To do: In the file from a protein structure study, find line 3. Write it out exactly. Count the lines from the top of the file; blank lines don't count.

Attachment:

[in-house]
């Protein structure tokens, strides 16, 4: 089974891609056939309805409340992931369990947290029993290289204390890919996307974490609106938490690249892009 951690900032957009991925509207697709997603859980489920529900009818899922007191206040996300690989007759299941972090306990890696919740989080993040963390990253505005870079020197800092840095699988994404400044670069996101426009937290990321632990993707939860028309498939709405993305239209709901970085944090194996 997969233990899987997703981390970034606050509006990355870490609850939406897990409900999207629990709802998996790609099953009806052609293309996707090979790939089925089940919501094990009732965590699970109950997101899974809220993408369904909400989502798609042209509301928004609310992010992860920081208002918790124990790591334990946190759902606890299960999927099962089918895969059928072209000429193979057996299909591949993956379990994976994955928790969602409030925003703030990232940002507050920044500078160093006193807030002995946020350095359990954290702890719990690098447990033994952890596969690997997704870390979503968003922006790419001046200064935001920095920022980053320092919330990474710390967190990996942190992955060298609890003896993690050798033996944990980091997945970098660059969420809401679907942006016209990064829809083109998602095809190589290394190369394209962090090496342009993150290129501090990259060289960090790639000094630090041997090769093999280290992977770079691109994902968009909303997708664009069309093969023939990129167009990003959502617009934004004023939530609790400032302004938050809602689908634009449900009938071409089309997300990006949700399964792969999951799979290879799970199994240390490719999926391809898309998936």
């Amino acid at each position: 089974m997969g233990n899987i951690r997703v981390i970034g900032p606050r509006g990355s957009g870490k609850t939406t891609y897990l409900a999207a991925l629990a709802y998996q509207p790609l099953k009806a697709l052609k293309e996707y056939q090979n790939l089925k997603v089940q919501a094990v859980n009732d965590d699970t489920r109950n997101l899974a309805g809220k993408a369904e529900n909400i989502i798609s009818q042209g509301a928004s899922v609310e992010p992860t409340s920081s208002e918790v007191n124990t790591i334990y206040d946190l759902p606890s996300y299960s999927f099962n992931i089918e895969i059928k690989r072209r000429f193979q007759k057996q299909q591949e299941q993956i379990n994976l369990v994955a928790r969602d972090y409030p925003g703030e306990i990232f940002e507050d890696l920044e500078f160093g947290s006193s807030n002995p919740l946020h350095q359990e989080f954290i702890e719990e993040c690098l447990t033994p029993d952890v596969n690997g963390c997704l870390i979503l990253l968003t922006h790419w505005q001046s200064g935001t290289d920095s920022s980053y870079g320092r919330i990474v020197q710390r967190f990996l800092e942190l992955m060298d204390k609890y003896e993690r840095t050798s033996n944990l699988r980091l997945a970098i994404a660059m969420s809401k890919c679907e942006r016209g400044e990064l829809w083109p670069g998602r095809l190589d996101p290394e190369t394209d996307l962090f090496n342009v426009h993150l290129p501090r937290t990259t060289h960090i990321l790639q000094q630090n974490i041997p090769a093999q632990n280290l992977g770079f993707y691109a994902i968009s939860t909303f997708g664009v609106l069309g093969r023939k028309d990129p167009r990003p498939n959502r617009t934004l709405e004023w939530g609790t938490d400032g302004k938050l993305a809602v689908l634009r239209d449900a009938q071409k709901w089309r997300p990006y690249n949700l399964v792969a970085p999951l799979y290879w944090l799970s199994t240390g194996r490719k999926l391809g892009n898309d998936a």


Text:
């Amino acid at each position: 089974m997969g233990n899987i951690r997703v981390i970034g900032p606050r509006g990355s957009g870490k609850t939406t891609y897990l409900a999207a991925l629990a709802y998996q509207p790609l099953k009806a697709l052609k293309e996707y056939q090979n790939l089925k997603v089940q919501a094990v859980n009732d965590d699970t489920r109950n997101l899974a309805g809220k993408a369904e529900n909400i989502i798609s009818q042209g509301a928004s899922v609310e992010p992860t409340s920081s208002e918790v007191n124990t790591i334990y206040d946190l759902p606890s996300y299960s999927f099962n992931i089918e895969i059928k690989r072209r000429f193979q007759k057996q299909q591949e299941q993956i379990n994976l369990v994955a928790r969602d972090y409030p925003g703030e306990i990232f940002e507050d890696l920044e500078f160093g947290s006193s807030n002995p919740l946020h350095q359990e989080f954290i702890e719990e993040c690098l447990t033994p029993d952890v596969n690997g963390c997704l870390i979503l990253l968003t922006h790419w505005q001046s200064g935001t290289d920095s920022s980053y870079g320092r919330i990474v020197q710390r967190f990996l800092e942190l992955m060298d204390k609890y003896e993690r840095t050798s033996n944990l699988r980091l997945a970098i994404a660059m969420s809401k890919c679907e942006r016209g400044e990064l829809w083109p670069g998602r095809l190589d996101p290394e190369t394209d996307l962090f090496n342009v426009h993150l290129p501090r937290t990259t060289h960090i990321l790639q000094q630090n974490i041997p090769a093999q632990n280290l992977g770079f993707y691109a994902i968009s939860t909303f997708g664009v609106l069309g093969r023939k028309d990129p167009r990003p498939n959502r617009t934004l709405e004023w939530g609790t938490d400032g302004k938050l993305a809602v689908l634009r239209d449900a009938q071409k709901w089309r997300p990006y690249n949700l399964v792969a970085p999951l799979y290879w944090l799970s199994t240390g194996r490719k999926l391809g892009n898309d998936a």